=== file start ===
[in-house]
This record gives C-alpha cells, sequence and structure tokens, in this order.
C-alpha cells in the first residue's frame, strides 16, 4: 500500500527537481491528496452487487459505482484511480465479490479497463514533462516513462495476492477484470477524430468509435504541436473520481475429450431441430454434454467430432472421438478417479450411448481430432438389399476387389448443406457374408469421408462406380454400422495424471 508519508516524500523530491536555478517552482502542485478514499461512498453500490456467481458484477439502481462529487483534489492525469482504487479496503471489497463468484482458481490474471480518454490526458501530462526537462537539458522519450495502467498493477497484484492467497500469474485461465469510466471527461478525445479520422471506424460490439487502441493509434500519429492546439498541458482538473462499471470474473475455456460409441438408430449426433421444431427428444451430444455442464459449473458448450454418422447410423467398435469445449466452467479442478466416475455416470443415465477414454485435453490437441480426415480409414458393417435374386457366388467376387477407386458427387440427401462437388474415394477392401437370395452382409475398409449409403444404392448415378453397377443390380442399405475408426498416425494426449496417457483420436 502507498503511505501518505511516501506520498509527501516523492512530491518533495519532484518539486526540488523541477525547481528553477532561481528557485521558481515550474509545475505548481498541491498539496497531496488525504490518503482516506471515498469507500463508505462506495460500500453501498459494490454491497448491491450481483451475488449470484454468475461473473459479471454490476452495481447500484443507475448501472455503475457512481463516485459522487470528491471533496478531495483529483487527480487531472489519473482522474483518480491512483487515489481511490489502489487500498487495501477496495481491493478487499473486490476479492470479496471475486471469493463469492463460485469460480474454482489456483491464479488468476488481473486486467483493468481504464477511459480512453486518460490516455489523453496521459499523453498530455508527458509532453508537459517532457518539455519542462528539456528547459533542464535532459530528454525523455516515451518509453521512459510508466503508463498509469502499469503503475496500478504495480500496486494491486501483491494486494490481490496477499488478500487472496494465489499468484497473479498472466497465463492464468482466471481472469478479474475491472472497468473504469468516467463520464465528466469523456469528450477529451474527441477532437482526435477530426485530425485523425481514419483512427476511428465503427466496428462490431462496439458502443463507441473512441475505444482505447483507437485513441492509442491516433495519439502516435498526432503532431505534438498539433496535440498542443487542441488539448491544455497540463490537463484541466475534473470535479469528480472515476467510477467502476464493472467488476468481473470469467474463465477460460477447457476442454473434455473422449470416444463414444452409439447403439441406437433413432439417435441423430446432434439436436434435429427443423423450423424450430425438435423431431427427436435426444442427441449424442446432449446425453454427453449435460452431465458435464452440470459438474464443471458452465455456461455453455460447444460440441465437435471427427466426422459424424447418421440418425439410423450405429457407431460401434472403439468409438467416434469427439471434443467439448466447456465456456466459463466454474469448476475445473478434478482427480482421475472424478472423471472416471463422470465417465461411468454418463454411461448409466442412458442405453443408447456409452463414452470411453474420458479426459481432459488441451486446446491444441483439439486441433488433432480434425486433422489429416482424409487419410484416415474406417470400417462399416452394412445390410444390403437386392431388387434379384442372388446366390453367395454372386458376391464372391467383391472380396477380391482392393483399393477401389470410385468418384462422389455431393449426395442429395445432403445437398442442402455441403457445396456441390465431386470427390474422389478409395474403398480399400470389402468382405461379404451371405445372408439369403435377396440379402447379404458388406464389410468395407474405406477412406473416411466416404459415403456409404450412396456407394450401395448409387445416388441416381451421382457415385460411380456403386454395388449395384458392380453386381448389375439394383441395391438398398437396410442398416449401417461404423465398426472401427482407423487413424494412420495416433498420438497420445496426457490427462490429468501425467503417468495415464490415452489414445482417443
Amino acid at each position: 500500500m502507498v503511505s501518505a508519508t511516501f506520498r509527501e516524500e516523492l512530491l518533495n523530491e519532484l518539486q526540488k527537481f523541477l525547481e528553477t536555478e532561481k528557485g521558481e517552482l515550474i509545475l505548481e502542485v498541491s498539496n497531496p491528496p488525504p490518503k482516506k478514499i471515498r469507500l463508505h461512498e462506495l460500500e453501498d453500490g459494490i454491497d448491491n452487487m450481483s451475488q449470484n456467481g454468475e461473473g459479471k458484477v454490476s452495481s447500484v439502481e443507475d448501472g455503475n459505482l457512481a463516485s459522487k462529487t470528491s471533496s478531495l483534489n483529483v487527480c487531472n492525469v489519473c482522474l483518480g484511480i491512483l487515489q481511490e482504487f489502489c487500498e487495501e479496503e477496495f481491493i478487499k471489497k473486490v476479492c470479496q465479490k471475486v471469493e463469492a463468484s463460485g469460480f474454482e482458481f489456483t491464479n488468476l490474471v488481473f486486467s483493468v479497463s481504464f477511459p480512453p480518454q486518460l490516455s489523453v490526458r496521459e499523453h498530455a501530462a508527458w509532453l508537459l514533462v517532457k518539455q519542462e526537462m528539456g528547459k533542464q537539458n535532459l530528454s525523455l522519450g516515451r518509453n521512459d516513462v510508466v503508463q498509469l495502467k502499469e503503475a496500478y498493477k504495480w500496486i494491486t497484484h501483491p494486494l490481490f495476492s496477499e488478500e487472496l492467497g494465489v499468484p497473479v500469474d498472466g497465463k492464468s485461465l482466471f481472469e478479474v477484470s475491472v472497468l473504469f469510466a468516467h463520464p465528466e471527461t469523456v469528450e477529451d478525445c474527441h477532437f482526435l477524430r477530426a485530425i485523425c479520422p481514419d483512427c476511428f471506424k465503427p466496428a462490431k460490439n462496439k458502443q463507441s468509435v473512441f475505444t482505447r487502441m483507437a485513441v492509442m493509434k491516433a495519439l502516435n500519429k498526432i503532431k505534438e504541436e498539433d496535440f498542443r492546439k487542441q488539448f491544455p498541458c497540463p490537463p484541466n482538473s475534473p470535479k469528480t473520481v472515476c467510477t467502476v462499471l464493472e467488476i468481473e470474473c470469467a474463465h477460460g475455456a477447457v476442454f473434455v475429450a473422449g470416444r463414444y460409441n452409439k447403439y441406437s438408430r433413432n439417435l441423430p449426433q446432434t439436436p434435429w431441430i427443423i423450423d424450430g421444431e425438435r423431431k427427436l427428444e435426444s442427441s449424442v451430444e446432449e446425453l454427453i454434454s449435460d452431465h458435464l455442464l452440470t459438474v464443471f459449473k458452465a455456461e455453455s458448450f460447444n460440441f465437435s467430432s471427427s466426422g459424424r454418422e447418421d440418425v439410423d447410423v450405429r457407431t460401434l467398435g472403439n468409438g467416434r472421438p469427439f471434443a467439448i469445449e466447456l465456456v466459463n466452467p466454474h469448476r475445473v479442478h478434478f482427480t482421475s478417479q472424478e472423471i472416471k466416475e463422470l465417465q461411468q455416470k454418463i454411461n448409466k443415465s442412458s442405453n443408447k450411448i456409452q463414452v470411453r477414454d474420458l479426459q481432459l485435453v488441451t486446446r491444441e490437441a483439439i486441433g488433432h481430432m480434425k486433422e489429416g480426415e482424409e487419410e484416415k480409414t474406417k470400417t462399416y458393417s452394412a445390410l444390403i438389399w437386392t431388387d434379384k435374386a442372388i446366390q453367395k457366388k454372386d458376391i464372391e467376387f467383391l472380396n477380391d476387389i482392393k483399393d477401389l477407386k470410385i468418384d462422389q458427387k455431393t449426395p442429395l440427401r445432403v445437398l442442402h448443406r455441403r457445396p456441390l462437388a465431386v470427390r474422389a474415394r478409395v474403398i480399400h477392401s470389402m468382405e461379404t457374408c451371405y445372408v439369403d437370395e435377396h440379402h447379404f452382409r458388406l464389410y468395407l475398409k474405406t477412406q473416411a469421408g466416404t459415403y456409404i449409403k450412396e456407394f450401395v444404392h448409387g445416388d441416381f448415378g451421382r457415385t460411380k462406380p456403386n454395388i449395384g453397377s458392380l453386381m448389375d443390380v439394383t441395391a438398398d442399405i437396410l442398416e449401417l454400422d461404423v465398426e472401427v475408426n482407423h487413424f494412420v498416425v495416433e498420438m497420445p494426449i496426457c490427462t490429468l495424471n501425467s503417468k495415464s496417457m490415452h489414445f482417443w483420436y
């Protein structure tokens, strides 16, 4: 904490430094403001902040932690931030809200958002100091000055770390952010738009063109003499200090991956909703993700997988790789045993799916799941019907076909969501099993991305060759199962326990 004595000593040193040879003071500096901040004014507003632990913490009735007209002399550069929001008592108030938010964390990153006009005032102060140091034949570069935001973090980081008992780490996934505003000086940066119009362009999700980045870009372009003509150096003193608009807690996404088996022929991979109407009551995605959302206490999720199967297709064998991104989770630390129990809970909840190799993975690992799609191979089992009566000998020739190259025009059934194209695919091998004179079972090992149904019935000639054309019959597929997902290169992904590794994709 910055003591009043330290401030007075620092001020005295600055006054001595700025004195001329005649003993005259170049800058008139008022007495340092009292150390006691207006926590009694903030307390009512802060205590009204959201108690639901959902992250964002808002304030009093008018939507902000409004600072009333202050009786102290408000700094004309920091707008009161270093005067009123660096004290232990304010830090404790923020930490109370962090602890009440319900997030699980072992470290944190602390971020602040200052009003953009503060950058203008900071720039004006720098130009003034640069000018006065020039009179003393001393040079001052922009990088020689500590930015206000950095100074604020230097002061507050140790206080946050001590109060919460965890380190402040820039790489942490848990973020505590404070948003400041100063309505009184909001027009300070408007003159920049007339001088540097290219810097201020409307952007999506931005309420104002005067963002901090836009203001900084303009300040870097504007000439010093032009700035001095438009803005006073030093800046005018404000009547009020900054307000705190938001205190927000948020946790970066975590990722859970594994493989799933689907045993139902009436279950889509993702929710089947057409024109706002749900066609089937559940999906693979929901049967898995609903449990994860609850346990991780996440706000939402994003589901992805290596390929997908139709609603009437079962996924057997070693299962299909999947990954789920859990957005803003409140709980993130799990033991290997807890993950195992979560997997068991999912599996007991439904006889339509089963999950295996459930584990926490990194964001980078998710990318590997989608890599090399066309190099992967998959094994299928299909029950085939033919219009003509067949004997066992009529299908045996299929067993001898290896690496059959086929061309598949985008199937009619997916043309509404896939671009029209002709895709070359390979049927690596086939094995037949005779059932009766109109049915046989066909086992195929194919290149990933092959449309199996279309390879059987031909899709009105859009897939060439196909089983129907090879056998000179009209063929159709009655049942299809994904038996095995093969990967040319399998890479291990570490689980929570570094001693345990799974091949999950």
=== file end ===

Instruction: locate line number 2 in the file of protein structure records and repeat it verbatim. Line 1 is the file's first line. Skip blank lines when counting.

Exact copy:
This record gives C-alpha cells, sequence and structure tokens, in this order.